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Systematic and Systematic-like Reviews

Tools and Software - Planning

You should plan in advance how you will manage the files and records for your review.

  • Deakin University has a Systematic Review Planner document which you could adapt. It's available from Deakin's Systematic and systematic-like review toolkit.
  • A PRISMA flow diagram will be useful for organising a workflow for your review, including recording the number of results you have after each stage of the screening process.
  • The Systematic Review Toolbox is a constantly evolving online catalogue of tools for all systematic Reviews, including software, critical appraisal, reporting standards, and guidelines. You can search by discipline, cost (including free), and stage of review.
  • Retraction Watch is a website that track scientific papers that have been retracted. The reason for the retraction is also recorded.
  • Retractions Australia is an online resource dedicated to highlighting data regarding scientific retractions - the removal of published research papers from scientific journals.
  • Systematic Reviewlution is an website that compile evidence of Systematic Reviews that are not done well. 

Systematic Review Software

Covidence

The Library has signed up for an unlimited license to Covidence. 

Covidence is an online tool used in the management and creation of systematic and systematic-like reviews. Covidence makes citation screening easier and supports many aspects of the systematic review process including full-text review, risk of bias assessment, extraction of study characteristics and outcomes, and the export of data and references. Covidence streamlines the production of reviews and enables a collaborative team-based approach to complex reviews. 

Access to Charles Sturt University’s Covidence account and projects 

If you are interested in using Covidence and are ready to start your review, please request a project through the Covidence website.

  1. Click on the sign-up to Covidence link
  2. Enter your information using your Charles Sturt University email address (e.g. @csu.edu.au) and select "Request Invitation"
  3. An invitation will be emailed to you. Open the email invitation and select "Accept this invitation".
  4. Create a Covidence account, using the same email address. 

Covidence Training & Help

Contact support@covidence.org if you need further help.

Students

Access to Covidence reviews is available to staff and postgraduate students with a @csu.edu.au email address. Undergraduate students requiring access must have their lecturer or supervisor submit the review on their behalf. Alternatively, for immediate access, we recommend utilizing the free trial version of Covidence or JBI Sumari.

trial version is available for reviews with up to 500 citations and a maximum of two reviewers.

JBI SUMARI

SUMARI System for the Unified Management, Assessment and Review of Information - is published by the Joanna Briggs Institute at the University of Adelaide. "JBI SUMARI facilitates the entire systematic review process, from project and team management to writing of the final report." [from https://www.jbisumari.org/]. It has 10 different methodologies for 10 different types of research questions.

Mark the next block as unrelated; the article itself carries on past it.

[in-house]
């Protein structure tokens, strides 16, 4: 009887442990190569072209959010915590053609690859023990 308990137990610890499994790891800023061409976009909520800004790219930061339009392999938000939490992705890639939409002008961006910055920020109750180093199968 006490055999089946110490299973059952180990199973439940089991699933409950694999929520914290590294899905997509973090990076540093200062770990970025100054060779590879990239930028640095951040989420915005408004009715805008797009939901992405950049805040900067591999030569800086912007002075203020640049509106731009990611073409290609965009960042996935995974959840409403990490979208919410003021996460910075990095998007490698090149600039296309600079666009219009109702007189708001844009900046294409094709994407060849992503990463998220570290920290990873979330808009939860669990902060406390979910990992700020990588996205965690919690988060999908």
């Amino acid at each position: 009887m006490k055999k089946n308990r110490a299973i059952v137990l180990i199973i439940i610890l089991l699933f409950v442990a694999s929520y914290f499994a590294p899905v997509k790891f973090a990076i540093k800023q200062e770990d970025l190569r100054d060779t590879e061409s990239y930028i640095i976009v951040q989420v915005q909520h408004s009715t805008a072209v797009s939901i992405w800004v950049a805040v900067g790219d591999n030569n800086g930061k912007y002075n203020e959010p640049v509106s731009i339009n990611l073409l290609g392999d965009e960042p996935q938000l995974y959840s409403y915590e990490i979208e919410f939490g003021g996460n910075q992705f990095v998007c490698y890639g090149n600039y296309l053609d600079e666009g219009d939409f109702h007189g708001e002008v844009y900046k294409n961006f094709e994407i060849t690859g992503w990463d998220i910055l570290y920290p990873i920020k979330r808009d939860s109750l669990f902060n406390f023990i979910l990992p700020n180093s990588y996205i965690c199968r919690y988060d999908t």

JBI SUMARI is available to Charles Sturt users

For a full range of help resources, go to the JBI Knowledge Base. It includes a link to the JBI SUMARI video playlist, a collection of 23 short videos.

Rayyan

Rayyan is a free online tool that can be used for screening and coding studies in a systematic review. It supports collaboration between reviewers, and includes a mobile app for screening. For more information about this tool, see McGill University's Rayyan for Systematic Reviews guide.

Systematic Review Accelerator (SRA)

Produced by the Institute for Evidence-Based Healthcare at Bond University, the SRA is a suite of automation tools designed to speed up the systematic review process. You can access the tools at the Systematic Review Accelerator, but you might to check first the IEBH's Research tools webpage.

Tools for Organising and Analysing Your Literature

EndNote

EndNote is a reference management software that you can use to download this tool and use it to organise your references, store your PDF files, and generate in-text citations and reference-lists. For information on how to download and use EndNote, go to our EndNote guide.

EndNote is particularly useful for systematic reviews as (among other things) it enables you to:

More detailed information can be found in the University of Newcastle's guide, EndNote tips for systematic reviewers.

For help with EndNote, contact a Faculty Librarian or attend an EndNote online workshop - see Join library workshops.

NVivo

NVivo can be used in systematic and systematic-like reviews to code and analyse qualitative data. The Research Office conducts online workshops on NVivo - check the Researcher Training Calendar.

NVivo can be also be used in conjunction with EndNote. For information, see the Library's guide on EndNote and NVivo for Literature Review.

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